It was precisely this sheer hatred for all things inefficient that spurred my current career choice. Needless to say, the passion easily transitions into pure disgust towards restaurants that refuse reservations, or those that boast incredulous wait times.
At least three of my peers expressed shock and disbelief when I brought up how I had never been to Mildred's Temple Kitchen. Although easily accessible by both regional and local transit, a suitable occasion simply never arose.
When Miss Rushka inquired about a place I had been wanting to visit, I relayed this desire for brunch, to which she responded ever so ecstatically.
A short walk away was School - our "backup" spot. Unlike Mildred's demure - or rather, obscured, location in the corner of Liberty Village, the restaurant maintained a strong presence that was easily identifiable in a concrete lot of line paintings and commercial buildings.
The image gradually came into view with each advancing step: against coppery red brick were five bold, black letters, complete with shadow and shading. An outdoor patio was available at the front; two dining areas could be found shielded by a mechanical garage door on the inside.
She informed us that a party of two was in for a wait spanning between forty-five minutes to an hour. This did not quite align with my dining philosophy whatsoever, and far exceeded the acceptable waiting time for a standard meal. Yet, it was still a gigantic difference from our first brunch pick. Hence we waited it out, chatting away on one of the few benches that was devoid of droppings near the restaurant.
One glance told me that space for storing my three bags would be limited in this arrangement. I carefully asked the man who had led us if it was possible to take the adjacent four-person table instead, and shift the extra seats down. Given the atmosphere, I had anticipated a brisk "No" to my request, but he replied in the affirmative and was more than willing to accommodate my request.
A deep red apple was placed on each lacquered wooden table. Menus were presented on clipboards with alligator clips. Light fixtures were surrounded with elementary and secondary school-level assignments/readings. Beverages and sauces were measured out in beakers to the milligram. A series of clocks were arranged on the lofty brick wall behind us. Regardless of the direction I cast my gaze, the academic vibes were everywhere; the thoroughness of the themed decor was stunning, actually.
Our server acknowledged us almost immediately upon being seated, introducing herself as well as the daily specials with swiftness and conciseness.
Beverages and Pan-Fried Hashbrowns with Jalapeño Sour Cream were ordered to commence the meal. The juice of the day - Lychee Cactus Pear - had piqued my interest immensely. In combination with sparking wine, the resulting mimosa was fruity and laced with a sweet alcoholic bitterness. Blood orange juice was invigorating and zesty, but could have done without the discernible amount of added sugar. Juices were served in 250 ml beakers, while mimosas in smaller cocktail glasses. The latter rang in at a mere four loonies more.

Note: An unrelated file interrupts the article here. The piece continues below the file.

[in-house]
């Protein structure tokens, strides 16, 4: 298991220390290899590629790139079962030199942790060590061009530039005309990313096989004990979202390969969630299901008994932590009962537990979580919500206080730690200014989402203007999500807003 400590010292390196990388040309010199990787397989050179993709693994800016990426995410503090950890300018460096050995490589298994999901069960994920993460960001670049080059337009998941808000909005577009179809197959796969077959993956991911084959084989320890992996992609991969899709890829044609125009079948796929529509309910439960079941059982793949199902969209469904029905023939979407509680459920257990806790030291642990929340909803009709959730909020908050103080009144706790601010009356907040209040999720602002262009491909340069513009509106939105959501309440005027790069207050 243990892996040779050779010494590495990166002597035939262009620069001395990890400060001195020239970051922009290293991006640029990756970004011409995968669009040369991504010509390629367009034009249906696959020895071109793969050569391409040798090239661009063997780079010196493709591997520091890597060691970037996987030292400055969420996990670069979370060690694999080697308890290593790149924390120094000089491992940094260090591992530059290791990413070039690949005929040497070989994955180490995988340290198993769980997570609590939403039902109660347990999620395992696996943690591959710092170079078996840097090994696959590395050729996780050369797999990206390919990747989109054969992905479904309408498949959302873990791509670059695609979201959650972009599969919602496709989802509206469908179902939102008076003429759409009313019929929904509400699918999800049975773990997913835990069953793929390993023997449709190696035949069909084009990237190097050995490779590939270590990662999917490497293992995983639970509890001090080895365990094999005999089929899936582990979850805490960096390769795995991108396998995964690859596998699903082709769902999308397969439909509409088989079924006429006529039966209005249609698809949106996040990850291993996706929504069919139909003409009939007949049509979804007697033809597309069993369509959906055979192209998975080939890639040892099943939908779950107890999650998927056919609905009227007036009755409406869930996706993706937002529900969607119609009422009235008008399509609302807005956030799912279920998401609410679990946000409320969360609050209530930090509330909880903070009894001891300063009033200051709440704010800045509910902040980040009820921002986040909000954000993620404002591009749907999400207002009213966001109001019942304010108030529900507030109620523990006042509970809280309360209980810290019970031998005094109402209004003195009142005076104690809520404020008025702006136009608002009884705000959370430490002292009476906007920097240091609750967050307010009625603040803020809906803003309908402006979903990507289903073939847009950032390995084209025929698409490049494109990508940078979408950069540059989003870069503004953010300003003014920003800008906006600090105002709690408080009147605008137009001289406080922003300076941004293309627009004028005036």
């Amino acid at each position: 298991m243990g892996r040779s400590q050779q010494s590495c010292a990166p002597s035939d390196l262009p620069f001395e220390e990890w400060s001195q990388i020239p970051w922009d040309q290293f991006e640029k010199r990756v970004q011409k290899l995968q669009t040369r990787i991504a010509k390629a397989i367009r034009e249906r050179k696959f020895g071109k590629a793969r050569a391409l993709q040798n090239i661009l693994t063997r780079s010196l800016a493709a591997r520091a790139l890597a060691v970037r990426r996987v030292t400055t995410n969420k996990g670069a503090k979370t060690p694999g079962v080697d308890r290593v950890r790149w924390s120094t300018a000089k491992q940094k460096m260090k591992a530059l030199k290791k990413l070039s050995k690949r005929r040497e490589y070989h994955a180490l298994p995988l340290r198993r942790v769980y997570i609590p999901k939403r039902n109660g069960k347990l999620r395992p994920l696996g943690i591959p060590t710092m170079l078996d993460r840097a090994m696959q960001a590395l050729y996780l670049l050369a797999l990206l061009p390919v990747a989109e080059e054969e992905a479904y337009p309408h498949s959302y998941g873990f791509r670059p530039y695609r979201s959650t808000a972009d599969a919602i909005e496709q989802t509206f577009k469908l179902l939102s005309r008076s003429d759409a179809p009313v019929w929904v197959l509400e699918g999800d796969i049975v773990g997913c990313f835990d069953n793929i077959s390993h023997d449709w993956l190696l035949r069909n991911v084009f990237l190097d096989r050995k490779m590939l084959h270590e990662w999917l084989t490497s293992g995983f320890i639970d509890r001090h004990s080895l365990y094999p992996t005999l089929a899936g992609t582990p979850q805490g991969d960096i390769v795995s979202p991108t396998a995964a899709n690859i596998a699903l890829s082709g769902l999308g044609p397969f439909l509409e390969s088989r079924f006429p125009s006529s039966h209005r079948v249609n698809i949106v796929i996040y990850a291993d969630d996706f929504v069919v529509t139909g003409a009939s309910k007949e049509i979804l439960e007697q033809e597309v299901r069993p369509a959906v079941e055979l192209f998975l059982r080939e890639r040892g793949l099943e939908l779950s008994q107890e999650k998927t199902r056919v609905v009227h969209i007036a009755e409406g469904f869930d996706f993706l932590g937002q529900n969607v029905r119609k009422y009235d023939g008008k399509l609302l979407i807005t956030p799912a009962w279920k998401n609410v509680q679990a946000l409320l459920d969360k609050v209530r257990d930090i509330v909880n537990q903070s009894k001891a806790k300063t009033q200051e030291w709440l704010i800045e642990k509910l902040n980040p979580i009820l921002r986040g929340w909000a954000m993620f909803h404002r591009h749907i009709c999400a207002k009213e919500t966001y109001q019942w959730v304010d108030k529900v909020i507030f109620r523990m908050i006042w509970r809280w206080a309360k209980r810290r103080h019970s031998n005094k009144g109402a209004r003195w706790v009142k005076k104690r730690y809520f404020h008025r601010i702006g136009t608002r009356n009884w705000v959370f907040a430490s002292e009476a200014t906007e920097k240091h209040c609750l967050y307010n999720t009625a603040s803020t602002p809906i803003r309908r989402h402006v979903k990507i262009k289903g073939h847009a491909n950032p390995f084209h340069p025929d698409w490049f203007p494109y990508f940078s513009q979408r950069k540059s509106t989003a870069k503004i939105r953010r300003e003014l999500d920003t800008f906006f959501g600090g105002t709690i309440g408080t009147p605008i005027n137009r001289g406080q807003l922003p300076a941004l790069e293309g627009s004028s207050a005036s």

Later on, it was discovered that the dish wasn't as spicy as initially apprehended. Instead, it lent a nice kick to their sweeter dishes.
Roughly measuring 1.5 to 2 inches in thickness, the Super Cheesy Bacon French Toast was a savoury diner's heaven. Lusciously fragrant pieces of warm bread had been pan-fried to a deep beige and coated liberally with a cheesy Tex Mex blend. To elevate the dish, enriched white bread had been swapped for a more eggy variety, though I can't quite put my finger on the specific style. A single strip of wispy bacon topped the concoction beautifully; a side salad was provided to grant relief from the greasiness.
Maple syrup was also served on the side in case customers wished to create their own sweet-savoury breakfast.
Four thick slabs of blueberry sauce-slathered pancakes successfully filled the void for Saturday morning pancakes. The 25 ml beaker of maple syrup can toppled over on its journey to our table, creating a molasses-hued moat between the whipped cream and brown sugar butter and soaking the bottom-most flapjack in sticky sugariness. Another miniature beaker was provided to offset the spilled portion, even though it was more than sweet enough for my preferences.
Uniformly round air bubbles were observed along the edges of the flapjacks, almost as a prediction for unrivalled fluffiness. Slicing through the navy-stained surface of the stack, my assumption was immediately revealed to be incorrect. The flapjacks, charred to golden perfection on each side, were more doughy than airy. Its sponge-like interior was comforting and satisfying, especially after the one-hour wait.
Albeit the slickness of it all, I must express enjoyment in the addition of brown sugar butter. Whipped and subtly sweetened, it heightened the overall texture and flavour profile of the dish. Generous portions of blueberries and juicy blackberries also contributed to great pleasure in consumption.
The meals were of outstanding value, in my opinion. Extravagant portion sizes prevented us from demolishing them in entirety, regardless of our resolute willpower. The tastiness had to be saved for later.
(During peak hours though, it was sufficiently annoying to find the Cintas dispenser devoid of soap. A group of approximately six people ended up occupying the bathroom until one of the staff members appeared with the refill.)
Service was friendly and efficient for duration of our meal. Not once were we rushed to finish, nor were disgusted glances directed our way at our various photo-capturing attempts. The sole complaint would be our waitress's sudden bitterness when we reminded her of obtaining a debit/credit machine for payment.